IRS to Sell Tax Information

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The IRS is planning to share tax return information with accountants and tax preparers. Under the new proposal, once you sign an authorization form, the third party preparer is free to sell the data contained in the filings to corporate marketers. That data includes everything from income figures to bank accounts, Social Security numbers, and other private information.

Nothing good can come out of this plan. Without regulations for how the data is used, identity theft will likely skyrocket. There is also nothing that would restrict tax preparers from offering people incentives to authorize the release of their personal data. With the mountains of paperwork being filled out at tax time, it would be easy enough for tax preparers to toss another form in there and get taxpayers to sign.

Interestingly, one of the companies that has opposed this change, H&R Block, has its own legal woes, facing a lawsuit charging that the firm violated fifteen separate state and federal laws when it marketed and sold Refund Anticipation Loans. But, Murray Walton, vice president and compliance officer at H&R Block, told the officials, “we find the idea of selling tax return information repugnant.” It seems H&R Block is trying to rehabilitate its image.

Barack Obama (D-IL) and Maria Cantwell (D-WA) are working to keep tax payers’ information private and have introduced the Protecting Taxpayer Privacy Act which would prohibit tax preparers from disclosing taxpayer information to third parties. Republicans and Democrats alike are backing the Privacy Act. Hopefully this rare act of bipartisan support will help prevent the IRS from pushing its new policy.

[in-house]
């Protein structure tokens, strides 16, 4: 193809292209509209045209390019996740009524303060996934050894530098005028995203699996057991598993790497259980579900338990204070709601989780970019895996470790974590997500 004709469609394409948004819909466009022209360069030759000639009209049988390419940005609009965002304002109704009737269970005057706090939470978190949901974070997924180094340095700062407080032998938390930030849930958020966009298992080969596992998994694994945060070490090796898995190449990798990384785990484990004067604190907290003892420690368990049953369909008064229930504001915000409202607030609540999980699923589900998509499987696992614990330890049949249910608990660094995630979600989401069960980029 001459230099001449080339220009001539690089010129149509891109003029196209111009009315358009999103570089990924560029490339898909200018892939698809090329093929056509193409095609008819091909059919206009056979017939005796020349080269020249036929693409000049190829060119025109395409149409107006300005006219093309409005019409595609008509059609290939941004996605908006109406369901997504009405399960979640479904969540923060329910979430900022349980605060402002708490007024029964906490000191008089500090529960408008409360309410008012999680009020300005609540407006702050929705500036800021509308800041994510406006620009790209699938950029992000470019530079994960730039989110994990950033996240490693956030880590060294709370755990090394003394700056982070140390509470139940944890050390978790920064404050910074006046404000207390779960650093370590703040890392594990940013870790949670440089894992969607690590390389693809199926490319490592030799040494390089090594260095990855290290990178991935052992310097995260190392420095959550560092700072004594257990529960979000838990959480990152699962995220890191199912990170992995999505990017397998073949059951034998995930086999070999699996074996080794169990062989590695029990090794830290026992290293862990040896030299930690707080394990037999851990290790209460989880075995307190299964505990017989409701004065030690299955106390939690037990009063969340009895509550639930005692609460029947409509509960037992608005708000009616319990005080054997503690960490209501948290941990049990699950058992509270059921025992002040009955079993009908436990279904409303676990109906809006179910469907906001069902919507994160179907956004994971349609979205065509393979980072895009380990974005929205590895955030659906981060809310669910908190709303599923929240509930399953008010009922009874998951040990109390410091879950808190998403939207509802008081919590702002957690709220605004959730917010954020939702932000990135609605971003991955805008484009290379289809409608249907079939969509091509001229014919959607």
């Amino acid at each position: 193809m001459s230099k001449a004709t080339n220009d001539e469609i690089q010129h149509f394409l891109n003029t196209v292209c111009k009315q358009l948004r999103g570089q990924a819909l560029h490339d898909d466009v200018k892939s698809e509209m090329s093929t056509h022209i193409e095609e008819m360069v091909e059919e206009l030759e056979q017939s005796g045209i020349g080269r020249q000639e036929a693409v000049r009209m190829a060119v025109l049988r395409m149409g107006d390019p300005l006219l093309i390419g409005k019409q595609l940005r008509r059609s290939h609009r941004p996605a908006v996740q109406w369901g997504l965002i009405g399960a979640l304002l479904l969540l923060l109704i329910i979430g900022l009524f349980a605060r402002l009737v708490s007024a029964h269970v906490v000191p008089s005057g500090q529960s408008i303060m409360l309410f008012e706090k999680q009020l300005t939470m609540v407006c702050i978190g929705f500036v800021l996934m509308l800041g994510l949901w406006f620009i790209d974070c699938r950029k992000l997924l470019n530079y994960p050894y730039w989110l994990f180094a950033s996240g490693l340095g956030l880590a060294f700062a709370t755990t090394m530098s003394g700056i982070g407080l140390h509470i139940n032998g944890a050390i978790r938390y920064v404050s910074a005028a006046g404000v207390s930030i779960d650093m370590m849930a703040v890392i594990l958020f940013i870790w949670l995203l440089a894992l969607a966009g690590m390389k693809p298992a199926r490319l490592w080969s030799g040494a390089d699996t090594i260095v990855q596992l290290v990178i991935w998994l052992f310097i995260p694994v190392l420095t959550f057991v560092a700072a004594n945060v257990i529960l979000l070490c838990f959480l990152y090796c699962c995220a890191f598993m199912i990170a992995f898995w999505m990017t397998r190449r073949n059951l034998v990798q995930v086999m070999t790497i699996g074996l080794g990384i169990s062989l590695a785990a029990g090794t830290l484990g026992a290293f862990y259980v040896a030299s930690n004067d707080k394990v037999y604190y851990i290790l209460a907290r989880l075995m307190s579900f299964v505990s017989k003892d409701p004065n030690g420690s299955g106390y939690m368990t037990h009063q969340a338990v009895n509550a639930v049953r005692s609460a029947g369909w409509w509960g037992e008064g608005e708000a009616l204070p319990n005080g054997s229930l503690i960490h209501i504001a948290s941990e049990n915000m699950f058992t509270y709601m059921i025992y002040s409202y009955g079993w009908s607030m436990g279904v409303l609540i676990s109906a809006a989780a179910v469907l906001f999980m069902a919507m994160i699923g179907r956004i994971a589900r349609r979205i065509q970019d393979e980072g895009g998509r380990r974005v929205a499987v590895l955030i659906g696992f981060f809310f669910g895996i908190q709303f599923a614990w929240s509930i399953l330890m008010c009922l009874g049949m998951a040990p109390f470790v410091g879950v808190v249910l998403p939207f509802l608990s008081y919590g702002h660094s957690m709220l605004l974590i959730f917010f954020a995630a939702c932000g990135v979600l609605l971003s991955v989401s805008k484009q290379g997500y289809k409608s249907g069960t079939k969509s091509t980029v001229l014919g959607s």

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As we wrote over the summer, traffic has been down at Mother Jones and a lot of sites with many people thinking news is less important now that Donald Trump is no longer president. But if you're reading this, you're not one of those people, and we're hoping we can rally support from folks like you who really get why our reporting matters right now. And that's how it's always worked: For 45 years now, a relatively small group of readers (compared to everyone we reach) who pitch in from time to time has allowed Mother Jones to do the type of journalism the moment demands and keep it free for everyone else.

Please pitch in with a donation during our fall fundraising drive if you can. We can't afford to come up short, and there's still a long way to go by November 5.

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